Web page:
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Hodge named to 2016 NAKHE Fellows class

Anthony Rodriguez
February 25, 2016

With a lengthy career full of accolades for his service and research in diversity, disability and social justice in sport and education, Samuel Hodge has been named Fellow of the National Association for Kinesiology in Higher Education (NAKHE).

Professor Samuel Hodge Professor Samuel Hodge


Hodge, a professor of kinesiology, is part of the second-ever class of Fellows recognized by NAKHE.

“Sam’s leadership has set the organization’s tone for all we have been doing and are doing thanks to his scholarship and influence,” said Steve Estes, NAKHE past president and professor at Middle Tennessee State University. “And it isn’t just about researching and publishing papers. He’s bringing new people into the field, which is a big deal.”

Mentoring graduate students also is a big deal to Hodge. He has advised more than 50 master’s and 13 doctoral students in receiving their respective degrees.

Along the way, his students engaged in education abroad scholarship, traveling to Brazil and Puerto Rico. These opportunities allow them to combine research, theory and practice while training others about different approaches to adapted physical education.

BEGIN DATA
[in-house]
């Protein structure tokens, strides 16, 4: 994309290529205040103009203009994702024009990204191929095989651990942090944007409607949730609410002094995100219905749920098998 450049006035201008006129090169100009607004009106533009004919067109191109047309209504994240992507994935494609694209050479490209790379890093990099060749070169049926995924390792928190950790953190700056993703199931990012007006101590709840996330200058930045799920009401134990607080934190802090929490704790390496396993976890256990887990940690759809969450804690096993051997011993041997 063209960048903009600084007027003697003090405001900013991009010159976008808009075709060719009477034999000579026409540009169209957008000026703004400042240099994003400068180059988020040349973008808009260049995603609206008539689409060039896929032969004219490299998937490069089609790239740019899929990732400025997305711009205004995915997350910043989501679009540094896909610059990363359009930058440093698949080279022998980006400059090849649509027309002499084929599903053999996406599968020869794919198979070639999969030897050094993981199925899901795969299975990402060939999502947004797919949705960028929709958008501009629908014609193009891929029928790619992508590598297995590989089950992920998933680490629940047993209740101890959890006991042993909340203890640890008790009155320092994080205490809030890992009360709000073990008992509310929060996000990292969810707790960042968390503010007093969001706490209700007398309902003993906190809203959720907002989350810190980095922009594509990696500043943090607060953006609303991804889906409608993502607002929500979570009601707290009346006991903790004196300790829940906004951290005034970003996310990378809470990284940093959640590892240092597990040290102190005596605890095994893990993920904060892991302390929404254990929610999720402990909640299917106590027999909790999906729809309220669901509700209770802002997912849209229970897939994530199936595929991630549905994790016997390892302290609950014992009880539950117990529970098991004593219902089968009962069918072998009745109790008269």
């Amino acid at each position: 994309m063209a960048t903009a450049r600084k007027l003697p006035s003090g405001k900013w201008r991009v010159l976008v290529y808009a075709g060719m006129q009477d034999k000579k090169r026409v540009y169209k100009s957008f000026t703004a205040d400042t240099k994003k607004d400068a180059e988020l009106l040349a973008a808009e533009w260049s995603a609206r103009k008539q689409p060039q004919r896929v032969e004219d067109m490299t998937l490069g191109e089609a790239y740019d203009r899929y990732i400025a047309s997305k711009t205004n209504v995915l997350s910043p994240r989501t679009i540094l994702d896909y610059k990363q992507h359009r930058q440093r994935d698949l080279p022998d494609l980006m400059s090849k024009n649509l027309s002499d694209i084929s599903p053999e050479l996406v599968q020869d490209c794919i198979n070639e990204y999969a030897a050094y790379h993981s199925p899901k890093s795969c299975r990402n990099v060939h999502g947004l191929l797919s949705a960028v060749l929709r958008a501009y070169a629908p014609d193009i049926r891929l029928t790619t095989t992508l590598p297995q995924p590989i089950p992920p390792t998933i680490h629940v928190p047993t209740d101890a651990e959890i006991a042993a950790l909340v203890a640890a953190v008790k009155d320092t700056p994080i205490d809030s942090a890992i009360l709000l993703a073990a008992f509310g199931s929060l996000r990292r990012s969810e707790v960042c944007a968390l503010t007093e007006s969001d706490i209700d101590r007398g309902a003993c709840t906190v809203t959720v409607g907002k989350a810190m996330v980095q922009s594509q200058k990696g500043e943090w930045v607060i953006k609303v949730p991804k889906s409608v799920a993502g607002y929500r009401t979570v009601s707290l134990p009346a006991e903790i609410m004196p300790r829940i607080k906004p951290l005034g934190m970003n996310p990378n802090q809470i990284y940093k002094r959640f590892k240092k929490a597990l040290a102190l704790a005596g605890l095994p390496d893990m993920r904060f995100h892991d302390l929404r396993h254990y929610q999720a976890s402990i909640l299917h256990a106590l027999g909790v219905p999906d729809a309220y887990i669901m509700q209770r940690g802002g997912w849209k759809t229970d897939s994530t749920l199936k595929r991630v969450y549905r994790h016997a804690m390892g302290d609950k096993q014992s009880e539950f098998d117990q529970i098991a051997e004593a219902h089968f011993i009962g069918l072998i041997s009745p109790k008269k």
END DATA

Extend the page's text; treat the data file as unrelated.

“My students are going out and making a difference in their communities and in their research,” Hodge said.

For more than 20 years, Hodge has engaged in teaching, research and service in physical education teacher education and adapted physical education. His research has been extensively published in books and journals on physical education, multiculturalism and exercise. He also has presented his influential work at conferences and workshops throughout the United States.

Hodge, too, is an established NAKHE member and supporter of its mission. He is a leader of the organization, and his contributions and advocacy have advanced diversity, inclusiveness and social justice in kinesiology.

Receiving the NAKHE Fellow is an honor, Hodge said.

“For me, my greatest excitement was to share with graduates, current students and colleagues that our work is being recognized as important,” he said. “It strengthens my encouragement to them to continue doing the things that are important to them.

“It serves as a reminder to my students and my younger colleagues that if you continue to work, you will be recognized for your contributions.”


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